6. Dancing Outlaw (1991)

Dancing Outlaw is a PBS documentary that follows Jesse "Jesco" White of Boone County, West Virginia, in his quest to have a good time, impersonate Elvis, dance, and not kill his wife. There's a fine line here between redneck-baiting and anthropological study, but Jesco is ultimately a sympathetic character. Sure, he sniffs lighter fluid and threatens bodily harm on a regular basis, but he's made human on camera, too: Jesco takes the death of his father—a famous mountain-country dancer and his inspiration—really hard, and tries to make his life better. And he hopes to get out, too: "I might get good at this dancing and come into money. I might have a whole new life, next time you see me." He did, briefly: There's a sequel to Dancing Outlaw that follows Jesco to Hollywood, where he cameos on Roseanne.

7. Project Grizzly (1996)

Troy Hurtubise was attacked by a bear once, and doesn't want to repeat the experience without evening the odds. In the years since the attack, Hurtubise has dedicated himself to constructing an increasingly complex series of bear-proof suits and heading out to the Canadian wilderness to put his science-fiction-looking contraptions to the test, all in the name of "research." What exactly he's researching, apart from his own ability to confront his fears, remains one of several questions left unanswered by Peter Lynch's wryly funny but strangely admiring film.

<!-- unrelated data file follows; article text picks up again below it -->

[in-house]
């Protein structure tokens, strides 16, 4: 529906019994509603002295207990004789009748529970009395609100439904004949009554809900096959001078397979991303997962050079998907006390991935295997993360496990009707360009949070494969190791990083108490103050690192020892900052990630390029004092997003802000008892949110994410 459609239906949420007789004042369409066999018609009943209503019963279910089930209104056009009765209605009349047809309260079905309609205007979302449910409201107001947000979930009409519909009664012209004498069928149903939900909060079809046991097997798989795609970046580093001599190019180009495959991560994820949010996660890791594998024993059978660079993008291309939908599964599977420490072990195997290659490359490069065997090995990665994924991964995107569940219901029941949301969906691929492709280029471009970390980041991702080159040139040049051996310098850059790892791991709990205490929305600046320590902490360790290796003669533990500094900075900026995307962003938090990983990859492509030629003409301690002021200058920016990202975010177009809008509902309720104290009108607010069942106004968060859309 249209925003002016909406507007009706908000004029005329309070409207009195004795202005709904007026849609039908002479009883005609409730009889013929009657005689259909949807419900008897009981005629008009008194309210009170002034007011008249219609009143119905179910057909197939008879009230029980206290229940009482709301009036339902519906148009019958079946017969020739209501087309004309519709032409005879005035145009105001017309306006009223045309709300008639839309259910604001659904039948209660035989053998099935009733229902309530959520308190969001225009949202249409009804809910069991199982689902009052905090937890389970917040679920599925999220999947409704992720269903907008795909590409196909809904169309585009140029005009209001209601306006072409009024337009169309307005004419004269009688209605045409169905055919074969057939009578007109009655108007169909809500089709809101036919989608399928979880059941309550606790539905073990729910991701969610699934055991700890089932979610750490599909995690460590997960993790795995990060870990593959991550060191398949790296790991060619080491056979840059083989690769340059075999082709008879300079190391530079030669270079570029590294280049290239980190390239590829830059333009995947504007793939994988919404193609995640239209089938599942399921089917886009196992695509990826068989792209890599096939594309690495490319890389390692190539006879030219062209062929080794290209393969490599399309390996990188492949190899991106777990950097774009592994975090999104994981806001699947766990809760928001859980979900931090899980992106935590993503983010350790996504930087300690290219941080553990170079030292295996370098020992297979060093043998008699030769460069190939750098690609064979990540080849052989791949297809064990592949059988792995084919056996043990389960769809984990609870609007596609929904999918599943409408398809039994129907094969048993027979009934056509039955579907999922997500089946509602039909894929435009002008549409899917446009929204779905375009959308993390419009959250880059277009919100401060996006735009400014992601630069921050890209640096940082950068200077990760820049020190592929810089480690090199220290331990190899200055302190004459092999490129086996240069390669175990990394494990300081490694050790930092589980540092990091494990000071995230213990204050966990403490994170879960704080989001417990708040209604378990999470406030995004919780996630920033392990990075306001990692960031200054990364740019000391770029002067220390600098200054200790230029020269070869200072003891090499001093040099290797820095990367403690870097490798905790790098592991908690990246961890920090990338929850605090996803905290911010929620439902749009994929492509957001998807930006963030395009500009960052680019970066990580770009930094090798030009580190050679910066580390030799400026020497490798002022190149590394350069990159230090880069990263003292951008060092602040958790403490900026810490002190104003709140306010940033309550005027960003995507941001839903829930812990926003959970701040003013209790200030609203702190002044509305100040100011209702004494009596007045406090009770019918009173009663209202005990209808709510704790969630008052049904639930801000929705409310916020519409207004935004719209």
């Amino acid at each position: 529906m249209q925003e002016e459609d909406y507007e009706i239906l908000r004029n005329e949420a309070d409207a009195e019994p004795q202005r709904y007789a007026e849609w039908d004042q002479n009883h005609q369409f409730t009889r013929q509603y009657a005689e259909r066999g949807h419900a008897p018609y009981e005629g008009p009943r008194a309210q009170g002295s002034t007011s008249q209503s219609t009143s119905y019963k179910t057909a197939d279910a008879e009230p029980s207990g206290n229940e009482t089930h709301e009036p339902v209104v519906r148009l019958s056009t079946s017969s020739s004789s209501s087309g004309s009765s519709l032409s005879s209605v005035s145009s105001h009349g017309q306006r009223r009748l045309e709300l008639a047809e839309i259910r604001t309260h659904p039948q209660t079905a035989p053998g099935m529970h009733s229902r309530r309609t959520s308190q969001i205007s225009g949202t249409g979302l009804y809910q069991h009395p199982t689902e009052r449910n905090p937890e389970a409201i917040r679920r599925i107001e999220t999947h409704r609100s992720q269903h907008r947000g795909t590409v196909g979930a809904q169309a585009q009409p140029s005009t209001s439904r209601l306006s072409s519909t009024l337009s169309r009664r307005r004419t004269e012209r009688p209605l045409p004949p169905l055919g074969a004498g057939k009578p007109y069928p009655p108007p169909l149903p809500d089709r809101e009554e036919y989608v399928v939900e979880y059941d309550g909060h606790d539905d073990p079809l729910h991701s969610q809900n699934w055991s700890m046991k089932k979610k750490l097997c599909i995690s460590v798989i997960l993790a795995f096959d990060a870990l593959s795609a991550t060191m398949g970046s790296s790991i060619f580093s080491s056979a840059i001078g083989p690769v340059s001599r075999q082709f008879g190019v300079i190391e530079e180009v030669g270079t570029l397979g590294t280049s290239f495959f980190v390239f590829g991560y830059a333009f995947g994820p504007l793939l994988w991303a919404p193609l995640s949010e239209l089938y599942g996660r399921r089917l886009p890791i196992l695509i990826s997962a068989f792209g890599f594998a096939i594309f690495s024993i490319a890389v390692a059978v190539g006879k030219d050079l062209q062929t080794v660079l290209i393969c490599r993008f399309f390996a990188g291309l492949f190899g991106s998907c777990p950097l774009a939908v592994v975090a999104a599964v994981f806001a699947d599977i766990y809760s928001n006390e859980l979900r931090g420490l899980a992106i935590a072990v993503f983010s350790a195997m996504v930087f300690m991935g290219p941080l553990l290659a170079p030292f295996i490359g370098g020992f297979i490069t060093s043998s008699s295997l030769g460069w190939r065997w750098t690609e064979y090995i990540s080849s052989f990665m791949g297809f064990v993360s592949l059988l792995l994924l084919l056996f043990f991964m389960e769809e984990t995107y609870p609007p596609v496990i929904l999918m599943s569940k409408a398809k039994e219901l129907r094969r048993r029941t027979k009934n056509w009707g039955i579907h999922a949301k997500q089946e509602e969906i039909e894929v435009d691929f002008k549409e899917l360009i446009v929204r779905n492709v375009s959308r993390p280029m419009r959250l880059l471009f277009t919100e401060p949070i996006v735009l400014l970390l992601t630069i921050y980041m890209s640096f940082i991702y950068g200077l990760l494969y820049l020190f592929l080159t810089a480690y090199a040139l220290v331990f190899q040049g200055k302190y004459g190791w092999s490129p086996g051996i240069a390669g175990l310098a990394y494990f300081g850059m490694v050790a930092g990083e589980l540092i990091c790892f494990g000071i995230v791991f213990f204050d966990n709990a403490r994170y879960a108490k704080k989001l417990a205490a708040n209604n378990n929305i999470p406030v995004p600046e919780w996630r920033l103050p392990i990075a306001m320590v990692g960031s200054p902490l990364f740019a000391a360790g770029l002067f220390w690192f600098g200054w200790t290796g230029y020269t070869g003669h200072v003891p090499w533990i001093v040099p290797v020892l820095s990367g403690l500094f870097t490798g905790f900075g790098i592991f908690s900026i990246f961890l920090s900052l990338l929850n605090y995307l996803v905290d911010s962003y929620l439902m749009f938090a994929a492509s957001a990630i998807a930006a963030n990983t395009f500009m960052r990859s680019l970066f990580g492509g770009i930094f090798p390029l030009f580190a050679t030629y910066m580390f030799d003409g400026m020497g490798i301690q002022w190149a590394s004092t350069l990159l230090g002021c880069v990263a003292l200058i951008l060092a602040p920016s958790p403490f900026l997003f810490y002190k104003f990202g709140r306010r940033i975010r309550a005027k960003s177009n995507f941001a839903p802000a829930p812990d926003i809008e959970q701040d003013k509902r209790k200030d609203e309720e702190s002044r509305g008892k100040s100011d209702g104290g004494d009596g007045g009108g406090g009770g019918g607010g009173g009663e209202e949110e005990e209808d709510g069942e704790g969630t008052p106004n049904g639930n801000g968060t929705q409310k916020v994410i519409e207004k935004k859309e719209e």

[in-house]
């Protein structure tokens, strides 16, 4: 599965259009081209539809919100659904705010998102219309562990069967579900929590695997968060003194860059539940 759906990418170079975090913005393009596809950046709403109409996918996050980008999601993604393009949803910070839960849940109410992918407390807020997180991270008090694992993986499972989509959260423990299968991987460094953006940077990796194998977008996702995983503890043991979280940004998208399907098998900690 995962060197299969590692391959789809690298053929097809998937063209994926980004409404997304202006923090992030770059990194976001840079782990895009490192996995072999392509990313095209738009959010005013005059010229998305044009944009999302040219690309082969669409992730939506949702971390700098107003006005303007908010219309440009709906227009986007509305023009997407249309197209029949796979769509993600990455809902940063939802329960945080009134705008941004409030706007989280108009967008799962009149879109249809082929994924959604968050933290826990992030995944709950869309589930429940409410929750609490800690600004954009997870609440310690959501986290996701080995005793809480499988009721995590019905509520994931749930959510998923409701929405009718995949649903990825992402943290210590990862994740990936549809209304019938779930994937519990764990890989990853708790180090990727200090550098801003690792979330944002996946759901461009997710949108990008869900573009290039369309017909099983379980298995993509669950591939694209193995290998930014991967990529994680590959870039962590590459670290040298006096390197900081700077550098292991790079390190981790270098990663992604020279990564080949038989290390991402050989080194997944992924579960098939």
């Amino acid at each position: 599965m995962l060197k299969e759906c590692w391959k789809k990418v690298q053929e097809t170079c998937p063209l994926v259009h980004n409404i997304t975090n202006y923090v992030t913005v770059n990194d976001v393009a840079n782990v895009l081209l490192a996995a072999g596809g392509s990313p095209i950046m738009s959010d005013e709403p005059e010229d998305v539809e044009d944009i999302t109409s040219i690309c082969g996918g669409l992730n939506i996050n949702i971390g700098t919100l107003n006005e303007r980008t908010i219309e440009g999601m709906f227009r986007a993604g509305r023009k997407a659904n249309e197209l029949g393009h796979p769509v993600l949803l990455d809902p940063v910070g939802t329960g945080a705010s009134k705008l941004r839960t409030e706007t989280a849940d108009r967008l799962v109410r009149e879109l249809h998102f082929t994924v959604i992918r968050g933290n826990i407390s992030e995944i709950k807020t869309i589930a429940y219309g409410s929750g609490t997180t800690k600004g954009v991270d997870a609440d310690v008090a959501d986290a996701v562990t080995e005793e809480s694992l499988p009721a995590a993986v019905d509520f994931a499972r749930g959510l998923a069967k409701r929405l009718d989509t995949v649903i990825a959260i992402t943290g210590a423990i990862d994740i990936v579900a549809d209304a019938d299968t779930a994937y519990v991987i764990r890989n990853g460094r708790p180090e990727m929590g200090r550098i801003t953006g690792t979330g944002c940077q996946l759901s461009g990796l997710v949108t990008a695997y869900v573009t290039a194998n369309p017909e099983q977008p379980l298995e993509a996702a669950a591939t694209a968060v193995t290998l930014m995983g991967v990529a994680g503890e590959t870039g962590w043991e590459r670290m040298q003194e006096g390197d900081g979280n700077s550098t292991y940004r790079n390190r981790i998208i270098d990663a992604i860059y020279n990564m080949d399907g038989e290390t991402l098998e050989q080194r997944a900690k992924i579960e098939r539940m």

8. Grizzly Man (2005)

In his documentaries and features, Werner Herzog has continually turned to the ongoing struggles of man vs. the forces of nature, and he nearly always finds nature the victor. Timed as the perfect rebuke to the anthropomorphic treatment of animals in March Of The Penguins, Herzog's documentary Grizzly Man testifies to the dangers of thinking wild animals are your cuddly friends. Drawing from a wealth of video footage, Herzog follows the late Timothy Treadwell, a self-styled naturalist who spent 13 summers camping among Alaskan grizzlies in an earnest yet tragically delusional attempt to "protect" them from harm. The film becomes an open debate between Treadwell's sentimentalized view of nature and Herzog's more pragmatic take on it; the issue is settled by a hungry bear, and its "half-bored interest in food."

9. The King Of Kong (2007)

Who's the underdog here? Most fans of this funny, strange film will sympathize with Steve Wiebe, the sad-sack high-school teacher who's trying to unseat Billy Mitchell, the world-champion Donkey Kong player. But Mitchell is a strange sort of underdog in his own way—an overconfident braggart who's at best unpleasant and at worst a coward, according to the film. It's a classic good-guy-vs.-bad-guy setup, and an incredible story even for those with zero interest in competitive videogaming.